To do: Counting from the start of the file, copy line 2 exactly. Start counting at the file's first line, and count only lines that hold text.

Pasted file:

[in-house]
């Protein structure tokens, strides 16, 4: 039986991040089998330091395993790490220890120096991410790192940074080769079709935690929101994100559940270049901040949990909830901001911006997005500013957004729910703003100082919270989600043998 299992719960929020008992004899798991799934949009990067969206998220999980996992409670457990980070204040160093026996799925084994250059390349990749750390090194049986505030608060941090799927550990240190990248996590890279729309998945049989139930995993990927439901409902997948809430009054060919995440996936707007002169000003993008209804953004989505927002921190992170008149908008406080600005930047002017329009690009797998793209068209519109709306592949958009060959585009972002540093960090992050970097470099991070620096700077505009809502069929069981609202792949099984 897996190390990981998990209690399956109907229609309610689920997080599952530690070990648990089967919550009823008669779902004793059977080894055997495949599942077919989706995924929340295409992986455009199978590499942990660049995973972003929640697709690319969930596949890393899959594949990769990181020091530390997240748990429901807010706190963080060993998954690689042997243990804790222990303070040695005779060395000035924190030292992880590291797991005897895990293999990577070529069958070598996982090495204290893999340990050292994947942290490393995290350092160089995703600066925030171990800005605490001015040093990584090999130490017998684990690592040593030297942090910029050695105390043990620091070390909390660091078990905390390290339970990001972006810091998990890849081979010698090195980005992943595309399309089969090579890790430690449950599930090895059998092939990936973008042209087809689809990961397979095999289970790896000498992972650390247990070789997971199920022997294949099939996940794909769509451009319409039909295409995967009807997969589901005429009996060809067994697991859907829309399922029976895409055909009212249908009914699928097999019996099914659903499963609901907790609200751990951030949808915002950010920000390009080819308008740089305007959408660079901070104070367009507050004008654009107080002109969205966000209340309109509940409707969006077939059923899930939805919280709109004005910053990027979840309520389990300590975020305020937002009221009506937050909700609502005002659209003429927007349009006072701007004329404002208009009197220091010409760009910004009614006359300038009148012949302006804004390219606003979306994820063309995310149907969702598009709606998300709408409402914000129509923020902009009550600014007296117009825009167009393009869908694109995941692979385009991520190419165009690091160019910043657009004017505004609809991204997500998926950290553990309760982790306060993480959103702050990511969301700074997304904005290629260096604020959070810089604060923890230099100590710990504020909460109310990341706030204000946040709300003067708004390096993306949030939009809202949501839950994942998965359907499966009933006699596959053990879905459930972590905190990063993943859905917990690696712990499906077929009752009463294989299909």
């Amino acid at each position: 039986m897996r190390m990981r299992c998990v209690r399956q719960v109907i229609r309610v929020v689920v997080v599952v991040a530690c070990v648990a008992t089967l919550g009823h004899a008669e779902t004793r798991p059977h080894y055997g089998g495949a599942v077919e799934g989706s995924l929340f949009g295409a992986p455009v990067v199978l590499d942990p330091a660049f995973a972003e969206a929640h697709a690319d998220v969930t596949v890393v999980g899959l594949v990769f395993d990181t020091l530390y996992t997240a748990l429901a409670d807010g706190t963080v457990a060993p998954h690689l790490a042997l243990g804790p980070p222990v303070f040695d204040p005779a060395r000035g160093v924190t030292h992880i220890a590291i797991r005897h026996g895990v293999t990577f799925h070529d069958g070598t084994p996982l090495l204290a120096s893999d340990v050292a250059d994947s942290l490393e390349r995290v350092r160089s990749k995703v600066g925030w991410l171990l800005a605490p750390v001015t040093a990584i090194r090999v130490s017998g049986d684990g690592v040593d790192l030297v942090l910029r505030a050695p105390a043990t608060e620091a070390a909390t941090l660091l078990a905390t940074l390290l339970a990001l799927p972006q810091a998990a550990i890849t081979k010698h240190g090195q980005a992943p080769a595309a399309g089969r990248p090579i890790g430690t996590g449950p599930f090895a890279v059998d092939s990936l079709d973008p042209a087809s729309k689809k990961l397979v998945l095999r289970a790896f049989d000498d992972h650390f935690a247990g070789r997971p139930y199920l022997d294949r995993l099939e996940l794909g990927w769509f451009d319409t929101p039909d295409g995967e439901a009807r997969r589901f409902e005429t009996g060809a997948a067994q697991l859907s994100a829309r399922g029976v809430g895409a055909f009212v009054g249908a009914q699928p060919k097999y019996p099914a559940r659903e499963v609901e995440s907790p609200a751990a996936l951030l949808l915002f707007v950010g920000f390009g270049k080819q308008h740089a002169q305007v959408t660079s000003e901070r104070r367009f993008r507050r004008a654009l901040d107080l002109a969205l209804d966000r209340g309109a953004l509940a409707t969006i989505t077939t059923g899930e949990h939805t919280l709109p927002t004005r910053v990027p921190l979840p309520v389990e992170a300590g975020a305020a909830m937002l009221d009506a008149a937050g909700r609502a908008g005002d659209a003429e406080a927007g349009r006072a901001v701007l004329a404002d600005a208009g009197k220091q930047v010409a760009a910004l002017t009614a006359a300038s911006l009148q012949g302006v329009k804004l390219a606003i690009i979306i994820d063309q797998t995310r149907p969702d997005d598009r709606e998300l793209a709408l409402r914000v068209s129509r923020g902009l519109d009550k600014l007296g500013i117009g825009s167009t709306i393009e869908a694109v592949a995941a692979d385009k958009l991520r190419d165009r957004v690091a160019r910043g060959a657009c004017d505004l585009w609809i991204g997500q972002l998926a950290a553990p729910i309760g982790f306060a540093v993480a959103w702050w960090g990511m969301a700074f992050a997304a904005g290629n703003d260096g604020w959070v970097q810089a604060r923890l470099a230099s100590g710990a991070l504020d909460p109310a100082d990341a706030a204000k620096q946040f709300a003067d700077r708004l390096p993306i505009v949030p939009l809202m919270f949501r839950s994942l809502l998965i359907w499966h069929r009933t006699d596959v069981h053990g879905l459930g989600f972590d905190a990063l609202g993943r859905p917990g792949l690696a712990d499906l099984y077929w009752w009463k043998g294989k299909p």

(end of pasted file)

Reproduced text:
């Protein structure tokens, strides 16, 4: 039986991040089998330091395993790490220890120096991410790192940074080769079709935690929101994100559940270049901040949990909830901001911006997005500013957004729910703003100082919270989600043998 299992719960929020008992004899798991799934949009990067969206998220999980996992409670457990980070204040160093026996799925084994250059390349990749750390090194049986505030608060941090799927550990240190990248996590890279729309998945049989139930995993990927439901409902997948809430009054060919995440996936707007002169000003993008209804953004989505927002921190992170008149908008406080600005930047002017329009690009797998793209068209519109709306592949958009060959585009972002540093960090992050970097470099991070620096700077505009809502069929069981609202792949099984 897996190390990981998990209690399956109907229609309610689920997080599952530690070990648990089967919550009823008669779902004793059977080894055997495949599942077919989706995924929340295409992986455009199978590499942990660049995973972003929640697709690319969930596949890393899959594949990769990181020091530390997240748990429901807010706190963080060993998954690689042997243990804790222990303070040695005779060395000035924190030292992880590291797991005897895990293999990577070529069958070598996982090495204290893999340990050292994947942290490393995290350092160089995703600066925030171990800005605490001015040093990584090999130490017998684990690592040593030297942090910029050695105390043990620091070390909390660091078990905390390290339970990001972006810091998990890849081979010698090195980005992943595309399309089969090579890790430690449950599930090895059998092939990936973008042209087809689809990961397979095999289970790896000498992972650390247990070789997971199920022997294949099939996940794909769509451009319409039909295409995967009807997969589901005429009996060809067994697991859907829309399922029976895409055909009212249908009914699928097999019996099914659903499963609901907790609200751990951030949808915002950010920000390009080819308008740089305007959408660079901070104070367009507050004008654009107080002109969205966000209340309109509940409707969006077939059923899930939805919280709109004005910053990027979840309520389990300590975020305020937002009221009506937050909700609502005002659209003429927007349009006072701007004329404002208009009197220091010409760009910004009614006359300038009148012949302006804004390219606003979306994820063309995310149907969702598009709606998300709408409402914000129509923020902009009550600014007296117009825009167009393009869908694109995941692979385009991520190419165009690091160019910043657009004017505004609809991204997500998926950290553990309760982790306060993480959103702050990511969301700074997304904005290629260096604020959070810089604060923890230099100590710990504020909460109310990341706030204000946040709300003067708004390096993306949030939009809202949501839950994942998965359907499966009933006699596959053990879905459930972590905190990063993943859905917990690696712990499906077929009752009463294989299909």